Footage projected during the show includes scenes from Alla Nazimova’s 1923 silent film of Salome and GW Pabst’s Pandora’s Box, in which Louise Brooks created the iconic figure of Lulu, Franz Wedekind’s tragic whore. And the songs reference a dizzying number of fascinating women, from Sarah Bernhardt to Montes, Mata Hari to Maria Callas.

The vamp here is a cultural construction, the vengeful, deadly product of the predatory male gaze. The destruction of her lovers is the mirror-image of how her lovers’ desire dislocates her being, their lust to possess making her an object even to herself. The vamp becomes at once the icon of female potency and is disempowered by her imprisonment in her sensual and inevitably aging flesh. It is perhaps not surprising that, like Salome, the only man she loves is the man who does not desire her. As Brecht’s whore Jenny laments (in that song Meow Meow doesn’t sing, but which echoes beneath this show): “You got no heart, Johnny, but oh, I love you so much.”

All this referential weight falls as lightly and rapidly as rain in a show that runs at top speed from the moment the star appears on (or, more correctly, off) stage. The figure of the vamp is filtered through Meow Meow’s tyrannical vulnerability, and is at once celebrated and satirised in the same way the act of theatre itself is constantly dismantled before our eyes. Shaun Parker's choreography shifts without warning, like the vamp herself, from the sublime to the ridiculous, and includes some spectacular aerial acrobatics.

But the occasion for the show, as it were, is the performance of “Seven Deadly Songs for the End of Time”, co-written by Meow Meow and Iain Grandage, which – as the star petulantly complains – contractual obligations require her to sing all the way through. Grandage’s music is the perfect counterpoint to Meow Meow, and itself a construction of allusions – Mahler, Jimmy Page, Weill – jammed together into a vital, breathing whole. And here wound tight by a very sharp band, the Orchestra of Wild Dogs.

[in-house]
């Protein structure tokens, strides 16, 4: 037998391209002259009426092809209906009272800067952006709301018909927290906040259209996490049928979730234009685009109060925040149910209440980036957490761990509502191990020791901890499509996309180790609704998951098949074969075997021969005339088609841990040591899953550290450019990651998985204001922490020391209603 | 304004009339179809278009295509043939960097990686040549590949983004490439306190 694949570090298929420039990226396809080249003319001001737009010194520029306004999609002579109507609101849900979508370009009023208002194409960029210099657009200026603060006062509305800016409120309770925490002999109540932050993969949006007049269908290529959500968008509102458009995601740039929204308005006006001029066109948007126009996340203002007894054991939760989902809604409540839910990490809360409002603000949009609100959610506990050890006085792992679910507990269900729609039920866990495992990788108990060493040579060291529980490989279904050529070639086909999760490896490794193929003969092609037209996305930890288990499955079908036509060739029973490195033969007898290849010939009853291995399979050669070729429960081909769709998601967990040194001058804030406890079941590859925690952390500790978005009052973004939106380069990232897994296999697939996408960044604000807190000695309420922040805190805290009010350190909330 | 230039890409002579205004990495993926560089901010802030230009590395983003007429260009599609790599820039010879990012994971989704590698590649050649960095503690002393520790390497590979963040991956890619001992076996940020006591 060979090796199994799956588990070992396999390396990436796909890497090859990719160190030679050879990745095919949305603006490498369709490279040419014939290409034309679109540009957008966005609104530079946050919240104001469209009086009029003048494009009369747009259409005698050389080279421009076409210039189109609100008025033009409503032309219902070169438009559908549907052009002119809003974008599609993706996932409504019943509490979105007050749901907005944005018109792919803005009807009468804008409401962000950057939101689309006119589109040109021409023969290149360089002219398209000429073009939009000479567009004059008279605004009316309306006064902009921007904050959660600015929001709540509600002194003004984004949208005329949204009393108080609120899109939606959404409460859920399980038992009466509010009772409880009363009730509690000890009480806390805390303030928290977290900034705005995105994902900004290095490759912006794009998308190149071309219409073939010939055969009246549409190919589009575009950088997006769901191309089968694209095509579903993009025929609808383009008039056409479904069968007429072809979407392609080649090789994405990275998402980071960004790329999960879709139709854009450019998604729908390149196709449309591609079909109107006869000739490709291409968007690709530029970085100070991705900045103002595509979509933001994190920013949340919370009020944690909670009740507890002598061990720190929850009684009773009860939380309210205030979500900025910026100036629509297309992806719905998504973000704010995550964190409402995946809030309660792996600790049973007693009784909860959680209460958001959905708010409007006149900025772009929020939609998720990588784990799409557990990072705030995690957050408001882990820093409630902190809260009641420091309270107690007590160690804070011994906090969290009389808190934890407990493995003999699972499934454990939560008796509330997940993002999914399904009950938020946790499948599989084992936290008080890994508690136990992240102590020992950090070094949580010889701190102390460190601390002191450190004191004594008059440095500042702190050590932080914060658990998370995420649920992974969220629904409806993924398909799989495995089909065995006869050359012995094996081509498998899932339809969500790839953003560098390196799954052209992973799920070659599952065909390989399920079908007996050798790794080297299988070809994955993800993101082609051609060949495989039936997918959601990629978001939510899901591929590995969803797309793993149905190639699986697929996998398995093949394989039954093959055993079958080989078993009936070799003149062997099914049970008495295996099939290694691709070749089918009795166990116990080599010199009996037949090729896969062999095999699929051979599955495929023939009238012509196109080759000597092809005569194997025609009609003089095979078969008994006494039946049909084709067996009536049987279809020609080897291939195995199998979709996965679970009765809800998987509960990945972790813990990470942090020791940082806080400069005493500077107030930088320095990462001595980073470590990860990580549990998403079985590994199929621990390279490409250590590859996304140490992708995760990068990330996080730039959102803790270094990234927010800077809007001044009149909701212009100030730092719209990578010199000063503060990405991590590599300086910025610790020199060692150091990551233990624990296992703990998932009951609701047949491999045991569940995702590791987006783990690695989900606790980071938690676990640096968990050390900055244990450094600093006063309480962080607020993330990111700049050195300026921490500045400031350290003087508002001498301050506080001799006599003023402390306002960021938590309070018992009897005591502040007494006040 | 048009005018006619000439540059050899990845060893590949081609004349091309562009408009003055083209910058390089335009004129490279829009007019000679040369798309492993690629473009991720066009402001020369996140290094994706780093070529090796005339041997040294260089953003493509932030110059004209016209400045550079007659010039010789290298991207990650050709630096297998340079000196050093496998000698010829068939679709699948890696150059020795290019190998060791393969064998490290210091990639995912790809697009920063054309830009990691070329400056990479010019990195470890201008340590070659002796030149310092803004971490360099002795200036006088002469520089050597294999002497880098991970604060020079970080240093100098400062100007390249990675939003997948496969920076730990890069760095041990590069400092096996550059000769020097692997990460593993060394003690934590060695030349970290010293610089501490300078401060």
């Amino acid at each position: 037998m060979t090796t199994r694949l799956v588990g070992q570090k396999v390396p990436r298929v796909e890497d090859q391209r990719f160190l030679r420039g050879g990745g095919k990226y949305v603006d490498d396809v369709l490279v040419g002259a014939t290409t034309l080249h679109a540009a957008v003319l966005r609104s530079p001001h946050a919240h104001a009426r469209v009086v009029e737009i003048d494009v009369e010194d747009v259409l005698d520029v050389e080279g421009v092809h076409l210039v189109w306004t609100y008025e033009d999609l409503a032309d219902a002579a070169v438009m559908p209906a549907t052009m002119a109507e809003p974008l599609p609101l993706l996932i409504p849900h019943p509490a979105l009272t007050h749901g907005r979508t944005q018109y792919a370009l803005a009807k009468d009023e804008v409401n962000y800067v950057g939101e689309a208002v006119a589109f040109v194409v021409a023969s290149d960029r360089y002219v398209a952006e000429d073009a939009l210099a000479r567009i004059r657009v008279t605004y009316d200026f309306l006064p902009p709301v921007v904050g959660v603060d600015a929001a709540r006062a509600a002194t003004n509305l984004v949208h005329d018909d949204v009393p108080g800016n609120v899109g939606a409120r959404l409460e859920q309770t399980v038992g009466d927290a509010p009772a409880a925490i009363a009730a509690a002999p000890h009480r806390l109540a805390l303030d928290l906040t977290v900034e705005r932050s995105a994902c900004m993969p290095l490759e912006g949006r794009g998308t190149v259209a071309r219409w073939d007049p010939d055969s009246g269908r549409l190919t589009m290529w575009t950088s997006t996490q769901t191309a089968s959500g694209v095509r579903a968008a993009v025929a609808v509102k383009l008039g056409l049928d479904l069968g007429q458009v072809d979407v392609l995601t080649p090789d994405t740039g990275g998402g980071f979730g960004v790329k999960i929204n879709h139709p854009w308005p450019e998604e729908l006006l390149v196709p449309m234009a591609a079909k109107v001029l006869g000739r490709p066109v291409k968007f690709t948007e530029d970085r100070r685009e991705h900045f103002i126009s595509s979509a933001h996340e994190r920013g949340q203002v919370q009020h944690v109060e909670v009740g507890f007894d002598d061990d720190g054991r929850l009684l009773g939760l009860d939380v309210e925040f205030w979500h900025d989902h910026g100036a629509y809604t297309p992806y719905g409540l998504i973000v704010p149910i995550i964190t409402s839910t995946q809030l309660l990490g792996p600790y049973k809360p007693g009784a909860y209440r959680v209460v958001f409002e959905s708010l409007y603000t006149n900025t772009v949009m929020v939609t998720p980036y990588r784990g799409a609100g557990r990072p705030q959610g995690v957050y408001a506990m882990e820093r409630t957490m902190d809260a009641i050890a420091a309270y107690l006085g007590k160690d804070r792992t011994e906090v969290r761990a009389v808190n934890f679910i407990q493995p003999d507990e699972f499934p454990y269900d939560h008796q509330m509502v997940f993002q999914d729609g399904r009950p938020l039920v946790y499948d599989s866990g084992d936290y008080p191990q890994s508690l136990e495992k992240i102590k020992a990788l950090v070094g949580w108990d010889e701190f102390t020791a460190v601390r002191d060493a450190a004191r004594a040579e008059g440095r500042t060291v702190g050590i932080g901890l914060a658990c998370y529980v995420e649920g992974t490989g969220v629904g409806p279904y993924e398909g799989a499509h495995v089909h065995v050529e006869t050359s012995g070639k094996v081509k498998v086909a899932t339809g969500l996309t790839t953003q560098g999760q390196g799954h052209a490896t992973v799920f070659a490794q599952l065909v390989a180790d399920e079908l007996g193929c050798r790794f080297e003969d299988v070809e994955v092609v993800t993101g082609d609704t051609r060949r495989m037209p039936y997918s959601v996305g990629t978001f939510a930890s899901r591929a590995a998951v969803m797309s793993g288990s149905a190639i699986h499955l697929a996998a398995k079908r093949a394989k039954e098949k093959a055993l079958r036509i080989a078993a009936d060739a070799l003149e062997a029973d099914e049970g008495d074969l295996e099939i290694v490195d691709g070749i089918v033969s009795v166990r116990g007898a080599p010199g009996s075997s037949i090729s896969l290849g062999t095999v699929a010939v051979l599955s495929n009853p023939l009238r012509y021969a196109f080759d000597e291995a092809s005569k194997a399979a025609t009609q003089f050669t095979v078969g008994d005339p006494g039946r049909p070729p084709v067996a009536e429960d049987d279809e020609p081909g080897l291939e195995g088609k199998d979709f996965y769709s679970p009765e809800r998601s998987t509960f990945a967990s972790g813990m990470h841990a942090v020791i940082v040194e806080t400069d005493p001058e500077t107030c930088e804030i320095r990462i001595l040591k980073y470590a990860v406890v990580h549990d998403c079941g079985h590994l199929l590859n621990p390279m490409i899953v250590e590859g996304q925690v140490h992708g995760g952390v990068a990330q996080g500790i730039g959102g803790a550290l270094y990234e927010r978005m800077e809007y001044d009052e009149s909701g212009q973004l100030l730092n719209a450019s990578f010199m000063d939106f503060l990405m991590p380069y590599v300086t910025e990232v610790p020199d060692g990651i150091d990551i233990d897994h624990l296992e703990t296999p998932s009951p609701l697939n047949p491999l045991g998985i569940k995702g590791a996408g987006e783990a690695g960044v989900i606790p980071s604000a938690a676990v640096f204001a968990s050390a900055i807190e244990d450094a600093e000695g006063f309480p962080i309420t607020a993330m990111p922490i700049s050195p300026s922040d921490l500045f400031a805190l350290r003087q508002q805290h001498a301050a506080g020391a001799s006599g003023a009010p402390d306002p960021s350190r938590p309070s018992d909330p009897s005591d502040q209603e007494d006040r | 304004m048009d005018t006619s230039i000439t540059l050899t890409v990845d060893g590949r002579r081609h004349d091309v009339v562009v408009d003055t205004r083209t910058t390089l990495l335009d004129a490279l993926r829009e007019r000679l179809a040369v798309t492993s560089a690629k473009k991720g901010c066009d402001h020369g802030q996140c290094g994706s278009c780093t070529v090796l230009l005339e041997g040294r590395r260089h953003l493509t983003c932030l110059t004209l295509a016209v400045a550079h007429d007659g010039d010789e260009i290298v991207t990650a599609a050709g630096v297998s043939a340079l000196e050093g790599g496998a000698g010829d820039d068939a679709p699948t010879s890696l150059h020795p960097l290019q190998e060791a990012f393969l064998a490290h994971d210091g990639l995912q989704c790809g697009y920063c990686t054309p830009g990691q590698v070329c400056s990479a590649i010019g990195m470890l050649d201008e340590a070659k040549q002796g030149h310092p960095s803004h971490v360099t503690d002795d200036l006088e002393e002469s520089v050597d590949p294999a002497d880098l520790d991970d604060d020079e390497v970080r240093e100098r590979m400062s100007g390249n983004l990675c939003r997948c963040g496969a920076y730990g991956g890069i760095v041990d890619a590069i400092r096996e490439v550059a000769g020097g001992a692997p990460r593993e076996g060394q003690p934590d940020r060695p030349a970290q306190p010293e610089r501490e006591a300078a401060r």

It all adds up to a conceptual elegance and simplicity that is, given this show's complexity, perhaps surprising. Kantor’s direction is sparse and focused, with the excess on stage limited to Meow Meow’s performance. Anna Tregloan’s design reflects the lunar theme of the show as well as its cabaret roots with a round, intimate stage backed by a huge moon, on which the graphics and film extracts are projected. It is reached by a series of rickety steps perilously negotiated in high heels and is punctured by a door that leads “backstage” for Meow Meow’s costume changes. And mention must be made of Paul Jackson's superb lighting.

That magic voice teases, enthralls and seduces. And, finally, as all vamps must, moves us with her tragedy. It takes an excessive talent like Meow Meow to communicate the fin de siecle extremes of Wilde’s poetry. What Vamp demonstrates is Meow Meow’s profound dramatic instinct, which generates out of a dense melange of cultural allusion and play a sense of genuine tragedy. Oh, and she’s very, very funny.

Picture: Meow Meow as the Vamp.

A shorter version of this review appears in today's Australian.

1 comment:

John Branch said...

Wow--I really wish I could see that show. Meow Meow is another discovery I've made through your reviews. Thanks!